Panelists Discuss Medication and Care Transitions

By Maria Anderson

wesolowskicis2James Poullard, Vice President of Pharmacy and Laboratory Services for Kindred, led a reaction panel on Medication Management and Polypharmacy, following Justin Kullgren's, PharmD, CPE presentation on the subject. In addition to Kullgren, panelists included Sally Brooks, MD, Chief Medical Officer for RehabCare, Kim Ramos, RN, Care Transitions Manager for the Hospital Division and Jill Wesolowski, RPh, PharmD, Clinical Staff Pharmacist for Kindred Hospitals of Cleveland.

Poullard started the panel by defining its purpose, which was "to assemble a panel of professionals who are in the trenches, to help us deal with these challenges of transitioning patients from our short-term acute care referral sources to our LTACs, and then preparing those individuals for discharge to nursing homes or to home care settings, and discussing really what their experiences have been."

cisramos1Ramos began by talking about the care transitions program and their work to help make patient transition to the next level of care as seamless as possible for everyone involved. This is in order to reduce preventable hospital readmissions, mis-medications on the day of discharge, and to help educate on what's next. Specifically, she discussed the transition home and the importance of educating not only the patients, but the home care providers, and providing them with all of the information to manage the patient safely. When asked what her biggest barrier has been to doing that successfully, Ramos stated, "Safe, effective communication from provider-to-provider. Or lack of hand-off and lack of standardization of care."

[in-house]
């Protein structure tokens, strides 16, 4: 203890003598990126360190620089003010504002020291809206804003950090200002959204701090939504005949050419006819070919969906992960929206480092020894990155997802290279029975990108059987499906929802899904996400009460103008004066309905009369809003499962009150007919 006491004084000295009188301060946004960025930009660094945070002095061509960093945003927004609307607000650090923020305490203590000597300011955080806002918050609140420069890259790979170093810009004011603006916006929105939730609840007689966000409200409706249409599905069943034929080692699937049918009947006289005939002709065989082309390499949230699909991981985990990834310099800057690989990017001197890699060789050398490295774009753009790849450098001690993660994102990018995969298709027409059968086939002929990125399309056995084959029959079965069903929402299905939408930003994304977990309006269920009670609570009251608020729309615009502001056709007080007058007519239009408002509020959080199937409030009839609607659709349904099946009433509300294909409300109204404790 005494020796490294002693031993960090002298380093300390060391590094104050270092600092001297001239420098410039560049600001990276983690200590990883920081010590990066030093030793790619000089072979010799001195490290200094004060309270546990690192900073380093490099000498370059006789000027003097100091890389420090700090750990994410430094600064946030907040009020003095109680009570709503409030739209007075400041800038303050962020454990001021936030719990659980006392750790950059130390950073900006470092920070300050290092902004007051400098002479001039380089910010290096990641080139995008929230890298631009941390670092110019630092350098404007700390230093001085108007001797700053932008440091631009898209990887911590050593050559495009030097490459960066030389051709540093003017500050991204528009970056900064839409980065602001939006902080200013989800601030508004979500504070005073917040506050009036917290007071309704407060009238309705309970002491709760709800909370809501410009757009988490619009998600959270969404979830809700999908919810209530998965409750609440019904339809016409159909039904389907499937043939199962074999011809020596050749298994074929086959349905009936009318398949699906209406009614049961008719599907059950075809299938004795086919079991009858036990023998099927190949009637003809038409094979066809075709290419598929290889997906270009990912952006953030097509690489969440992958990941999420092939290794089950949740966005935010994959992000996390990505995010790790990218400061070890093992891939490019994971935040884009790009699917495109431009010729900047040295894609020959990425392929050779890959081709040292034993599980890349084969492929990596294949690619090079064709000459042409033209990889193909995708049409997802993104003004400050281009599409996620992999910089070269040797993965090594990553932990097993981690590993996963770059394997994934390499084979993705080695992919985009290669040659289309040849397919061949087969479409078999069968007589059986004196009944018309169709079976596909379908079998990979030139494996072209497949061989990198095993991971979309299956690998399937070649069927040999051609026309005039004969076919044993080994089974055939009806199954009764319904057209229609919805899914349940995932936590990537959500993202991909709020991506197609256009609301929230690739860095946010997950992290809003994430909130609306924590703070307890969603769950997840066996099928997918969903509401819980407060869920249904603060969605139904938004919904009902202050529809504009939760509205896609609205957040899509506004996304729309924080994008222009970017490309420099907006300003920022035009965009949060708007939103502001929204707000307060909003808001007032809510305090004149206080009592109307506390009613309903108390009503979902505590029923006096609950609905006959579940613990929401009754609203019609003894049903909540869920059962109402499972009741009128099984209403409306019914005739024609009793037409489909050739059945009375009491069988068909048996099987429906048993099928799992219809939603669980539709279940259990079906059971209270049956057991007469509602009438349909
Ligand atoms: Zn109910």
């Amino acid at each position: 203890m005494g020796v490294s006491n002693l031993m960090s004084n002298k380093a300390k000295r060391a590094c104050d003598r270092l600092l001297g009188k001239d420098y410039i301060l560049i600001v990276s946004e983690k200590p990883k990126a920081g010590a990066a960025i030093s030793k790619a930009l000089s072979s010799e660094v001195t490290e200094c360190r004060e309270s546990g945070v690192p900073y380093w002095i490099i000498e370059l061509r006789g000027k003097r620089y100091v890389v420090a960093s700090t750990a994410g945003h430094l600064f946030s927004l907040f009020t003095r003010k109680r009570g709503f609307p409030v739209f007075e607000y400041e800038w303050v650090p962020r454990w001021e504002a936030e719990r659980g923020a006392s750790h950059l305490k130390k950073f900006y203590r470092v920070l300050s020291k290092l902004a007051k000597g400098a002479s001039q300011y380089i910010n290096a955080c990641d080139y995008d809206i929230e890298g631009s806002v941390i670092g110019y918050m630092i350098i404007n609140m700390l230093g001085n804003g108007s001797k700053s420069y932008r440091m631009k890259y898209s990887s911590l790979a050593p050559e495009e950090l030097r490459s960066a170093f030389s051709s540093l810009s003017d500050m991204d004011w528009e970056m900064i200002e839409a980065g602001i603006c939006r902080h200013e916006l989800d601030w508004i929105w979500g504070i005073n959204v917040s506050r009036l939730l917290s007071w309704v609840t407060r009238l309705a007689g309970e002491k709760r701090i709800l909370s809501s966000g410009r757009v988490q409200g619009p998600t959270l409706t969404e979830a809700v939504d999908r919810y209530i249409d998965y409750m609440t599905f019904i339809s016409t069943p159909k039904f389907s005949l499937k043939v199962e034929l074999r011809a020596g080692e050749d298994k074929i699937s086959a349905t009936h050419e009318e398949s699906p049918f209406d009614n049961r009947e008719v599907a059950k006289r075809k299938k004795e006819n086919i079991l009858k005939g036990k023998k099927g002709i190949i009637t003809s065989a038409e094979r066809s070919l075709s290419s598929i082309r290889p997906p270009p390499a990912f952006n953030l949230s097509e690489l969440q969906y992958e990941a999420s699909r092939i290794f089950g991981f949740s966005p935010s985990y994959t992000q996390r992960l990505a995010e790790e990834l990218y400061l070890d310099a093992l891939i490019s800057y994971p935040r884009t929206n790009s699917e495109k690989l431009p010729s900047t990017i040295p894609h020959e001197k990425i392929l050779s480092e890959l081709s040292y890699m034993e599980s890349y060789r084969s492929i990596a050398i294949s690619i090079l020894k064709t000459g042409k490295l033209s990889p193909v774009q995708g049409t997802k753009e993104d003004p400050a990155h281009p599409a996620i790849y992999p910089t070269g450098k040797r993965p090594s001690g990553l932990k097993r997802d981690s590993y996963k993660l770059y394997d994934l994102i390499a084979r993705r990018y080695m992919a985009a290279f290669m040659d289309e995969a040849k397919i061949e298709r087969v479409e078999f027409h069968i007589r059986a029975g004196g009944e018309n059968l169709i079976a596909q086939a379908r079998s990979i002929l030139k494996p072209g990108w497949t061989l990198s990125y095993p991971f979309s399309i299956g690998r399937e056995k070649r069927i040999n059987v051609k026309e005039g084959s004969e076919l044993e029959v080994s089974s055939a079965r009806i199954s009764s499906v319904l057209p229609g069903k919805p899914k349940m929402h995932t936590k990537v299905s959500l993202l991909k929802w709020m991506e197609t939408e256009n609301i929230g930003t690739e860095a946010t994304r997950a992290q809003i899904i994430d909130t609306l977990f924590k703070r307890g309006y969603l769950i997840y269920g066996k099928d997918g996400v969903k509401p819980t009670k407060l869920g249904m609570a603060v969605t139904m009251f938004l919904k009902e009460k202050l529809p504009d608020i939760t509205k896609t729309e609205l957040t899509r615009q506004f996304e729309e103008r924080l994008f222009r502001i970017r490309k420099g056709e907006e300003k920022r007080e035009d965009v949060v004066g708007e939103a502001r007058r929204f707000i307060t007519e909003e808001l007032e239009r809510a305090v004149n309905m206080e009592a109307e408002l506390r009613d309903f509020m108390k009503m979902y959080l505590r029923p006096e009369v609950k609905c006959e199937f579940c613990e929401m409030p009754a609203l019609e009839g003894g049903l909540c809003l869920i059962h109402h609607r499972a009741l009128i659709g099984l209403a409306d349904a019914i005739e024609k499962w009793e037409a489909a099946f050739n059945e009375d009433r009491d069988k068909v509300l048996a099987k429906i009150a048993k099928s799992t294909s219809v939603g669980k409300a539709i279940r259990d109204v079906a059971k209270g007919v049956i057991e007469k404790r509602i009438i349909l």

kullgren3cisKullgren continued the discussion by touching on the importance of keeping goals and prognosis in mind, and not discontinuing medications during transition to hospice until key information is identified. He provided an example of a Down Syndrome patient who suffered from seizures, and had all of her medications discontinued during her transition to hospice, putting her at a high level risk for seizures. The patient was quickly put back on her medications, bridged with other medications. Kullgren concluded that, "it is important to keep in mind that we're still caring for them. We're still aggressively caring for patients in hospice, with a different focus."

mictroublescis1Wesolowski got a little help from Kullgren when she experienced some technical difficulty, then shared some of the complications she sees when receiving medication lists on admission and preparing them for discharge, and how the care transitions team in Cleveland has worked to overcome those challenges. Wesolowski cited a lack of access to important information to answer the many questions they have when they receive a medication list on admission. In the Cleveland market, they are "trying to pay it forward" by engaging the pharmacist on the discharge level, in order to provide as much information as possible to the next facility, and that, "it has been nice to have the care transitions team facilitate getting that information."

brookscis1Dr. Brooks encouraged audience members to "feel empowered" to raise issues and communicate any observed patient behaviors that could be attributed to medications to physicians and nurses. She discussed that the interplay of cognitive function, the physiological reserve and the medications caused a dilemma regardless of the care setting, giving the example of a patient with a fracture and the importance of managing their pain, but needing to keep in mind additional medical concerns such as hypertension and diabetes.

The panel then took a few questions from audience members before concluding for the afternoon.

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